Archive for the 'Brighton' Category

Olympic Torch Coming to Brighton & Hove!

I am absolutely delighted about the news released this morning that the Olympic Torch will be coming to Brighton & Hove on July 16th next year. This was something which we negotiated several months ago and I was strictly forbidden from mentioning anything about it! I would certainly count it as one of the proudest achievements of the outgoing Conservative Administration and my time as Leader of the Council.

We expect there to be a huge seafront party which will hopefully be a massive boost to local businesses and it will also be a fantastic opportunity to show the City off on the national stage. The games themselves are rapidly approaching now and this news just adds to the building sense of excitement across the country!

The Organising Committee of the Games are also launching a campaign today to find the most inspirational people to carry the flame on its way. If you know anyone locally who you think might qualify for this then please do have a look on the Games website – www.london2012.com/olympictorchrelay

Greens need to answer questions on Gypsies and Travellers

Caroline Lucas’s Early Day Motion on Gypsies and Travellers leaves many questions unanswered, not least of which is how it relates to the situation in Brighton & Hove.

1)      She states that “there is no justification for the forced eviction of Gypsies and Travellers where no alternative lawful sites are available and residents seek to live in harmony”. We have an official site in Brighton & Hove – at Horsdean – so perhaps she would like to make a public statement supporting the efforts of the Council and Sussex Police to evict illegal encampments in the City such as those at Black Rock and Wild Park?

2)      Or perhaps she doesn’t think that in Brighton & Hove we have enough “satisfactory and culturally appropriate alternative accommodation” for gypsy and traveller families. In which case, perhaps she could be up front with residents and say exactly where she thinks this should be located in the City.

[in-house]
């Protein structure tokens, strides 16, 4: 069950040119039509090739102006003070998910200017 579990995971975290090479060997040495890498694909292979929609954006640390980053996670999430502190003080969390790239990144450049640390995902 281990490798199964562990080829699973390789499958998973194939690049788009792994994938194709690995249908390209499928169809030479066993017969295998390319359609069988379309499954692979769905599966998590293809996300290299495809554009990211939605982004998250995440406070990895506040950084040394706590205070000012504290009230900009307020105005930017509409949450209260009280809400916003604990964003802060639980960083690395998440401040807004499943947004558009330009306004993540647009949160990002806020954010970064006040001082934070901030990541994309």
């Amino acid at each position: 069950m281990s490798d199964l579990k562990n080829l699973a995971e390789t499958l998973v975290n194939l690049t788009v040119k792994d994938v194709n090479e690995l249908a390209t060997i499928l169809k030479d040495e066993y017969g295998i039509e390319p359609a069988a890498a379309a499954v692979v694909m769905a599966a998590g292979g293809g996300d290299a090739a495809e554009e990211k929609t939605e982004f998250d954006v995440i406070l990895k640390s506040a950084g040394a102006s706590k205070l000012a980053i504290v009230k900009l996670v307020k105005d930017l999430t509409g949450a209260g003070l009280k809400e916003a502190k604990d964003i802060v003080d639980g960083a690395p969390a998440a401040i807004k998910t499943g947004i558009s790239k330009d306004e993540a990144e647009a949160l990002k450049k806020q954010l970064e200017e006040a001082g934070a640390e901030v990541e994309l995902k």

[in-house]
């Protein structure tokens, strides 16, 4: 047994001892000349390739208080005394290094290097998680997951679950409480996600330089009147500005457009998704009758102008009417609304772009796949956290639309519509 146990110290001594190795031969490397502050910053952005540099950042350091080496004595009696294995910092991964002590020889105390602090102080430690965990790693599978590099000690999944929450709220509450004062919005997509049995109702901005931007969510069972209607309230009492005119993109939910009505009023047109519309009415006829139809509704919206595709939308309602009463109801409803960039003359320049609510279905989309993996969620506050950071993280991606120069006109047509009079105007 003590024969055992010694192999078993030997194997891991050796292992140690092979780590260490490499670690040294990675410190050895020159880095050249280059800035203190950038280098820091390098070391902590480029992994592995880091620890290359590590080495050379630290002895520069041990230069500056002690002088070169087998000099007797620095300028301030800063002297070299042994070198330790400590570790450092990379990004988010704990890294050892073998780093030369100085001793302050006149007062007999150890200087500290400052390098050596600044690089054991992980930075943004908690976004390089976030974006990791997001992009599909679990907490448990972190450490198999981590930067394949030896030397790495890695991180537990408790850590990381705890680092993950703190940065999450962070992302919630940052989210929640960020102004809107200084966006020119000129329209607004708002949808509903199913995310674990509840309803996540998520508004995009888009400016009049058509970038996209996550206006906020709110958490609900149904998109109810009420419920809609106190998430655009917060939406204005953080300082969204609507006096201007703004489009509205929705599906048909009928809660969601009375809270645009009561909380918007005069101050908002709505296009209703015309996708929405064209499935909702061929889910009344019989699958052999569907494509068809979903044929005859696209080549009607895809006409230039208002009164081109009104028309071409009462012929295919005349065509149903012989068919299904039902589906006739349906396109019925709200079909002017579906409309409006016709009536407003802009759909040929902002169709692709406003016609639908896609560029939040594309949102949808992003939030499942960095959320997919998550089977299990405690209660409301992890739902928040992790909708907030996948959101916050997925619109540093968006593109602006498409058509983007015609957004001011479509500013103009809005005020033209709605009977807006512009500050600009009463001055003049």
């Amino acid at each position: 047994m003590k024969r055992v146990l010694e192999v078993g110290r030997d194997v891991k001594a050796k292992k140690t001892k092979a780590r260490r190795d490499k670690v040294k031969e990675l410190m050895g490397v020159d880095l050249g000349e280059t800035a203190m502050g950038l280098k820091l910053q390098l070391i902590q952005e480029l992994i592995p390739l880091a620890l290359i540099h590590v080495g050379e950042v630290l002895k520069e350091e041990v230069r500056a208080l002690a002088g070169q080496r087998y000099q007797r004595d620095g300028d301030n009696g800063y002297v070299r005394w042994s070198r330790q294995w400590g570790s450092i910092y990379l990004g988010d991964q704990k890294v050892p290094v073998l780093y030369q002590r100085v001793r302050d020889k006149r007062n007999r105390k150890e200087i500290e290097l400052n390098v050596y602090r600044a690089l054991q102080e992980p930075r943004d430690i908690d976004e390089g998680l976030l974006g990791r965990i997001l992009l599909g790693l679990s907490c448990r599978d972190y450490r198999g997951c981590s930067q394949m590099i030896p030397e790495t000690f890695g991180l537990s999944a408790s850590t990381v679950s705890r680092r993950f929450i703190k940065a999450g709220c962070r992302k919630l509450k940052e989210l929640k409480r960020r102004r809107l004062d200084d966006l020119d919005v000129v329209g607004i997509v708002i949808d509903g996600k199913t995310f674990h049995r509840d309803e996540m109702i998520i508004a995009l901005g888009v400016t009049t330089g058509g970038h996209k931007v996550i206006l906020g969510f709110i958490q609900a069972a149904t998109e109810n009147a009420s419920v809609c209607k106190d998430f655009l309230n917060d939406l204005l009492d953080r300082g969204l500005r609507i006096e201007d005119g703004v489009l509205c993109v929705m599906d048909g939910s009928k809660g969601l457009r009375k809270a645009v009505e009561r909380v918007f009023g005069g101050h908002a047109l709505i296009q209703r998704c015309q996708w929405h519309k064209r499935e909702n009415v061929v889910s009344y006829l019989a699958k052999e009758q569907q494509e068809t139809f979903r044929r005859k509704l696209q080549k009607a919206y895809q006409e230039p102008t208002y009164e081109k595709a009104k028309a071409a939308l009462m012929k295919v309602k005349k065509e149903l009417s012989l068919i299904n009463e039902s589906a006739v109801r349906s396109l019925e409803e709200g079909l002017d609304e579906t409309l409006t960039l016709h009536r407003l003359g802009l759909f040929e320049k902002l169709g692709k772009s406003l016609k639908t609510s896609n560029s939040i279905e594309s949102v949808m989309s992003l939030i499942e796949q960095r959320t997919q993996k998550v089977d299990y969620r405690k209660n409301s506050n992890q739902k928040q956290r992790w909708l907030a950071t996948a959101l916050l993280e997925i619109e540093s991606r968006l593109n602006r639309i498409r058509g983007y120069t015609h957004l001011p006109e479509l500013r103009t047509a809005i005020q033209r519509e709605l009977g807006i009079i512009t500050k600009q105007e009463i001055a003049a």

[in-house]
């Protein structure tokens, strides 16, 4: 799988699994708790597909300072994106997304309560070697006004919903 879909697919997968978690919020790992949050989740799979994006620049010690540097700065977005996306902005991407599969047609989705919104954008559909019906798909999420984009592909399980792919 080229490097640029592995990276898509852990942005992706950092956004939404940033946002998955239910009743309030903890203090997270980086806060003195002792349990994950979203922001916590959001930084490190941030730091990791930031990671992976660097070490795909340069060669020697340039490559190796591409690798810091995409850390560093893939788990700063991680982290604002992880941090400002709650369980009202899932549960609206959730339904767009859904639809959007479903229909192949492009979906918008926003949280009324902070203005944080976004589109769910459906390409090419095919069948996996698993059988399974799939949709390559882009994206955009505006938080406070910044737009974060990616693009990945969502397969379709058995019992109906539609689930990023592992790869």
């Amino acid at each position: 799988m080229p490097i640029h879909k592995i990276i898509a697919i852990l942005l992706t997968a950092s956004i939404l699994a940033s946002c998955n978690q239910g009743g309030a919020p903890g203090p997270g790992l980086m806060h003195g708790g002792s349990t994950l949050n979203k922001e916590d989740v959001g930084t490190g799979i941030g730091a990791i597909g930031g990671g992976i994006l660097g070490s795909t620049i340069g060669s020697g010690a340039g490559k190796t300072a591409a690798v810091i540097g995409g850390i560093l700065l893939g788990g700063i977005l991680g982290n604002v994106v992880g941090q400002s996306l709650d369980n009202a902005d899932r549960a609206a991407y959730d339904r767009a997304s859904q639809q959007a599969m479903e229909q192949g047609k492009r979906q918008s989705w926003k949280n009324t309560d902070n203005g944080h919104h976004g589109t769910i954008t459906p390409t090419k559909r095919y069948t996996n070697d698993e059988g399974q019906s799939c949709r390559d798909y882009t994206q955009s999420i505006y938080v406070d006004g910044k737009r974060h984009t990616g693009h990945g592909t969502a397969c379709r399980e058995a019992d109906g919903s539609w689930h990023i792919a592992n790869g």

3)      What exactly does Caroline Lucas mean by seeking to “live in harmony”? I can’t recall ever receiving a single letter or e-mail from a resident welcoming an illegal traveller encampment near their home – perhaps she could enlighten us.

4)      It is certainly true that the children of gypsy and traveller families do significantly worse in terms of education and health outcomes, compared to other families and this is very unfortunate. However, this is not going to be addressed by allowing them to break the law.

5)      Where does Caroline Lucas stand on the issue of van dwellers in Brighton & Hove – in other words, non-ethnic gypsy and travellers who choose to live, unlawfully, on the City’s streets? Does she, for example, agree with the recent judgement at Brighton County Court that the Council was right to seek the eviction of van dwellers at Coldean Lane near the university and that we were not breaching their “human rights” as they had claimed? This is a very live issue in many parts of the City, not least with the summer season approaching and when I tried to raise it at a Council meeting last year, the Greens refused to have a constructive discussion.

As usual with the Greens we get lots of hand-wringing and sloganising but no concrete answers to the problems that residents want us to deal with. Putting forward Early Day Motions is all very laudable but what would they actually do?

Creating opportunities for young people in Brighton & Hove